The poetry of milk has gone a little awry. Our land no longer flows with it. Mrs Thatcher took away the bottles of milk brought in after the Second World War to ensure that all British schoolchildren had calcium and vitamins in their diet. Then, in the following decade, the ill-informed fat police put about the idea that we should abandon butter in favour of vegetable oil spreads, and drink fat free milk. And so, this wonderful affordable food sunk further and further in public estimation and desire. If you search for milk at a well known online British supermarket the first three results are flavoured and 1% fat, scroll down and you will find 2.27 litres for £0.89, that’s £0.35 a litre. In the last 12 years, more than half of Britain’s dairy farmers have gone out of business. Beyond the personal tragedy behind each one of these closures is the wider issue of our landscape and our health. Small dairy farms have always been a huge part of the British landscape, from Cornwall to Central Scotland, from Wales to Suffolk. What are we replacing them with? Vast factories producing a milk subject to such a prolonged pasteurisation that it doesn’t go off for a week or more. Sentiment and farming have never been a happy couple, but is this what we want for our environment and our nourishment?
The Swale family have been dairy farmers since the 1940s. Originally based in East Lancashire, they moved to St Michael’s just outside Preston in 1980. One of the reasons for the move was rain, a constant presence on Britain’s west coast, but which, at the time of their re-location, was a mere 36” a year in St Michael’s, as opposed to 56” in East Lancashire where they had come from. Of course, that has all changed. The area was one of the worst hit by the floods in the winter of 2015-6, caused by torrential rain and the tide of the nearby Irish Sea backing up so that fields were underwater for weeks.
In April there are still signs of the devastation, grass is beginning to grow in the drained fields. The farm itself is a hive of industry.
At Joylan Farm (Joyce and Alan are John’s mum and dad) three generations are working John and Anne have 600 cattle, around 400 of which are milking. The calves are fed by hand until around 10 weeks. After weaning they join the adults in the fields. Around 13-14 months the cows are inseminated and, after the birth of the calf, they continue to lactate for around 300 days, then rest for about 50 days.
An average cow will bear 3-4 calves in her lifetime, though some have as many as 12. Around 20% of the cows reach the end of their lactating lives every year and are taken to market to be sold for meat. The beef is quite unlike that of cattle raised specifically for meat, but is delicious cooked slowly in stews and daubes. While good beef cattle fetch £1.23 a kilo, dairy cattle command only £0.77.
The financial aspect of dairy farming is increasingly precarious. The Joylan Farm cattle produce around 4 million tons of slurry a year. This clearly needs to go somewhere, and an ideal way, which is highly energy efficient, is with an anaerobic digester. This does what it says, processing the slurry. The resulting energy produced would run the farm and the compost produced would go some way to reducing the annual fertiliser bill, which is up to £100,000, but the digester costs £1.5 million. And so it goes.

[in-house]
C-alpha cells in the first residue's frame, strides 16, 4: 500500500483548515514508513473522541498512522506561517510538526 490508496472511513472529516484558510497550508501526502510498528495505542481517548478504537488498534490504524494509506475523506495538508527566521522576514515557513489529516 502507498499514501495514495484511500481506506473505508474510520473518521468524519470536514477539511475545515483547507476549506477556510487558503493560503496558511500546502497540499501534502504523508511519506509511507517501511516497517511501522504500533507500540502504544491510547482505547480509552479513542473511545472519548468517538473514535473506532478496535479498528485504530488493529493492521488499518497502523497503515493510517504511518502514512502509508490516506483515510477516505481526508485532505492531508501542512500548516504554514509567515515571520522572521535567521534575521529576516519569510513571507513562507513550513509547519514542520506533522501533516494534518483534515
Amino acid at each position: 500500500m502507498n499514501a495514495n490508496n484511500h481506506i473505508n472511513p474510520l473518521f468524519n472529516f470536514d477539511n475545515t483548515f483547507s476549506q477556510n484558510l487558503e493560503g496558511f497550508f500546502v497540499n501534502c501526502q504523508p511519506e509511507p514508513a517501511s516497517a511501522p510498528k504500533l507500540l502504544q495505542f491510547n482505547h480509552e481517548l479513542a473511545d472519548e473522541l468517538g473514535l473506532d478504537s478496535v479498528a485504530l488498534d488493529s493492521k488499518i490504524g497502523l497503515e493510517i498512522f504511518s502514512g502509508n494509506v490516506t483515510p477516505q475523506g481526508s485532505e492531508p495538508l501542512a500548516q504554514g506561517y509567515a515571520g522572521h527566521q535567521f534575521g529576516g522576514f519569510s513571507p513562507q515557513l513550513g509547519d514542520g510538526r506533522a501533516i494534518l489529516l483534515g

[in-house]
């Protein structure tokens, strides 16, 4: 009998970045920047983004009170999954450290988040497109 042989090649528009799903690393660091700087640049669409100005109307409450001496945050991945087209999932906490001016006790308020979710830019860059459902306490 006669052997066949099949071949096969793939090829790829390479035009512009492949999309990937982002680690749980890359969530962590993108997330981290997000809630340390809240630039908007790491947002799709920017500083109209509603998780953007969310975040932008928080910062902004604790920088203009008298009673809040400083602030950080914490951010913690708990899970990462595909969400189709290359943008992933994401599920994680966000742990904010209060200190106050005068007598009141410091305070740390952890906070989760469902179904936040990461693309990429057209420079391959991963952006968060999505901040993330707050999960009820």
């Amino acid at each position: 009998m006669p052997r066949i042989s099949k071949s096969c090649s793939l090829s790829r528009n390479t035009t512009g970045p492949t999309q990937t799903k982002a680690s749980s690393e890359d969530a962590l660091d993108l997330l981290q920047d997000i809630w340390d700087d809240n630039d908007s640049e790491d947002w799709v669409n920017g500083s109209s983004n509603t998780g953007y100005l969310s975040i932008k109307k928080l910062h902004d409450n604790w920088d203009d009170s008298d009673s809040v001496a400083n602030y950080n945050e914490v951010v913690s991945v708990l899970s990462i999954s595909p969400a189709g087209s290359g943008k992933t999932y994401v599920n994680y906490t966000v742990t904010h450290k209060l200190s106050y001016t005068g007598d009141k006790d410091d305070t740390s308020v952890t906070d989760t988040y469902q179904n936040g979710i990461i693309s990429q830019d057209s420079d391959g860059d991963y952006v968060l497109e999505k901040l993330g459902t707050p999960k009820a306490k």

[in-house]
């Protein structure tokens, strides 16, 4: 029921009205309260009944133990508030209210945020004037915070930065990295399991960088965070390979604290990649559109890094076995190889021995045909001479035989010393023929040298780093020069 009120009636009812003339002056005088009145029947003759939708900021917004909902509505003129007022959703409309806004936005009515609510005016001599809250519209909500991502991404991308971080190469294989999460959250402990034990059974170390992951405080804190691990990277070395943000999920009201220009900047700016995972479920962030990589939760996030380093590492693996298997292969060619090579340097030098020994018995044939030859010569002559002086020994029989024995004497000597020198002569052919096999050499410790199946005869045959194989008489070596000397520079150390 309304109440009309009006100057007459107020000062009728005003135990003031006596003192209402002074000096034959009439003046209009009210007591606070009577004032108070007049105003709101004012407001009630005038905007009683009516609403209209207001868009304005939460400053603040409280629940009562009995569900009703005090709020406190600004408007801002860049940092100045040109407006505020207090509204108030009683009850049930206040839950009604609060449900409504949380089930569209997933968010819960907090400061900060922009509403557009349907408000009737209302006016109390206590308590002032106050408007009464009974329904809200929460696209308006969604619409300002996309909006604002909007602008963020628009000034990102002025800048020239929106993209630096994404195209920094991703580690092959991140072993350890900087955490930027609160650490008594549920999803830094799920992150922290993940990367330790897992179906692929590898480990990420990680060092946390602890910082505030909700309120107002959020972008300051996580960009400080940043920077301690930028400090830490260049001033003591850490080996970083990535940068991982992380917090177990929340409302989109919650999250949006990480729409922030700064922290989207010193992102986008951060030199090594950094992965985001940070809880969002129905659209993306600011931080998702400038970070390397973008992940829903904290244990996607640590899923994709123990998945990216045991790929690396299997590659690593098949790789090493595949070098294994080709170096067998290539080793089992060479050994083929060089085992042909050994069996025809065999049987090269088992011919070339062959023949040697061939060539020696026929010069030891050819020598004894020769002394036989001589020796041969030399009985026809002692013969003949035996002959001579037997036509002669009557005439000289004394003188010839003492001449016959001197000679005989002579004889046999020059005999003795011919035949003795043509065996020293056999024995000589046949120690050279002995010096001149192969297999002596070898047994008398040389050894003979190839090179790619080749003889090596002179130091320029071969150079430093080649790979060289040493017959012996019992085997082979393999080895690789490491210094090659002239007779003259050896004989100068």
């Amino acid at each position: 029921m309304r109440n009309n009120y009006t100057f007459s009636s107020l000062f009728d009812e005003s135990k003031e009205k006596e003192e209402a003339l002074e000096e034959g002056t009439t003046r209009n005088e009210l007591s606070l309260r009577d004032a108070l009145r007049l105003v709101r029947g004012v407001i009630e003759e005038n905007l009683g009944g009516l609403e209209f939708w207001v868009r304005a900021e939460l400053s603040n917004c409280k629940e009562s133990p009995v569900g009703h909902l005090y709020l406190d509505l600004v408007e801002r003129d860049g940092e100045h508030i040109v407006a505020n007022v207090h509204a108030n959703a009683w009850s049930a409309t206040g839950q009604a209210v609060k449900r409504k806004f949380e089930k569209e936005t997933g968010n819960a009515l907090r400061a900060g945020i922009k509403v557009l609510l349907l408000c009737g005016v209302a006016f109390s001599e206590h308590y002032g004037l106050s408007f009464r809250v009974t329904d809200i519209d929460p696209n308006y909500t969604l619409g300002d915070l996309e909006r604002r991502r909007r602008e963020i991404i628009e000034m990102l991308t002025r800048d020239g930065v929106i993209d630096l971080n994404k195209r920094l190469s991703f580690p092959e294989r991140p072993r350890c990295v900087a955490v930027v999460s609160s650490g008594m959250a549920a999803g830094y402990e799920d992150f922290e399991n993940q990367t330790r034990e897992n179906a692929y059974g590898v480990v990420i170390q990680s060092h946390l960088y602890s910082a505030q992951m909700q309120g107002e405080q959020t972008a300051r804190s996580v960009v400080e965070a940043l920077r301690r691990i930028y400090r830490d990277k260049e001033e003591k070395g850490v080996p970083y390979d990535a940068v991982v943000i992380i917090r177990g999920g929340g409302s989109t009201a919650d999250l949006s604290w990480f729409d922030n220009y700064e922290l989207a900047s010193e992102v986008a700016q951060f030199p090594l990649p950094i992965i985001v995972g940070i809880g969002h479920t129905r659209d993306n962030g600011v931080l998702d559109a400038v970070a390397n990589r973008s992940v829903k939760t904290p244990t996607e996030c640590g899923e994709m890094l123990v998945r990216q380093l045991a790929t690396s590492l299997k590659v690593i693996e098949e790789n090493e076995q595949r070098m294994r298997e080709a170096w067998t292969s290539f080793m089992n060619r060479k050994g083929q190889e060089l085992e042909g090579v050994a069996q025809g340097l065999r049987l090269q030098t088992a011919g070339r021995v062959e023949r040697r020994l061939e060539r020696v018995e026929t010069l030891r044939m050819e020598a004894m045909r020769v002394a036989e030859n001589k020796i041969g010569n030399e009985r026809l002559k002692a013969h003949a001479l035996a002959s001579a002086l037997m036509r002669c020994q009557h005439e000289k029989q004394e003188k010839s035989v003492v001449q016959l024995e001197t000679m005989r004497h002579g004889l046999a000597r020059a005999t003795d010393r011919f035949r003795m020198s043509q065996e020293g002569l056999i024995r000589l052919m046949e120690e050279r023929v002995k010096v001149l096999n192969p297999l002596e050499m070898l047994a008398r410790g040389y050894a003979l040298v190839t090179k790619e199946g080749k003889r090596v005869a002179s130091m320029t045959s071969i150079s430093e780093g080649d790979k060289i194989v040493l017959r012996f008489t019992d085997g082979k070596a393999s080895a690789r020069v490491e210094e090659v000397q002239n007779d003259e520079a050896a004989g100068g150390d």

But to the product. If they are not to be annihilated or swallowed up by huge dairy companies milk farmers have to find a different way. Joylan Farm is part of the NEMI group of dairy farms. The brainchild of Andrew Henderson, a nutritionist who believes that most western diets are currently deficient in selenium, which is high in antioxidants and, according to some research, indicated in the maintenance of coronary health. NEMI farmers add organic yeast to their cattle feed,and, in turn, the cows yield milk with a much higher selenium content than the milk available in most supermarkets. (The average U.K. Intake is 30-35pg/d the recommended amount is 55-69pg/d. 500 mls of NEMi milk provides that).
The NEMI group’s concern goes beyond the feed though and is a holistic approach to the whole dairy farm. The main focus is the health of the cow, and cattle in the scheme have longer and more productive lives than the average dairy cow and NEMI rewards good husbandry among its members.
Sustainability is a major concern – food logistics is now a huge business in Europe as any motorway trip will show you. Trucks driving vast distances to deliver animals, feed, produce, with consequent environmental impact. Cows in the NEMI scheme are fed on pasture or feed produced locally and milk is collected by lorry from farms in a small area, making one or two trips a week to a local distribution centre.
Early days, but encouraging results. In the countryside more and more farm shops are stocking it and in London Soho Dairy, which has a stall in Berwick Street market, one of London’s oldest street markets and now threatened with closure because of yet more development of unaffordable housing (but that’s for another story) supplies many prestigious restaurants including the Soho Hotel, Bar Termini (as any aficionado knows, you cannot make a proper cappuccino without good full fat milk), Salt Yard and the Charlotte Street and Covent Garden Hotels.
And the milk – well, it’s delicious, tastes of fields and fresh air, it costs £1.00 a litre. I would suggest, a price worth paying.
Thank you to Penny Averill at Modern Salt for taking the time to write about us!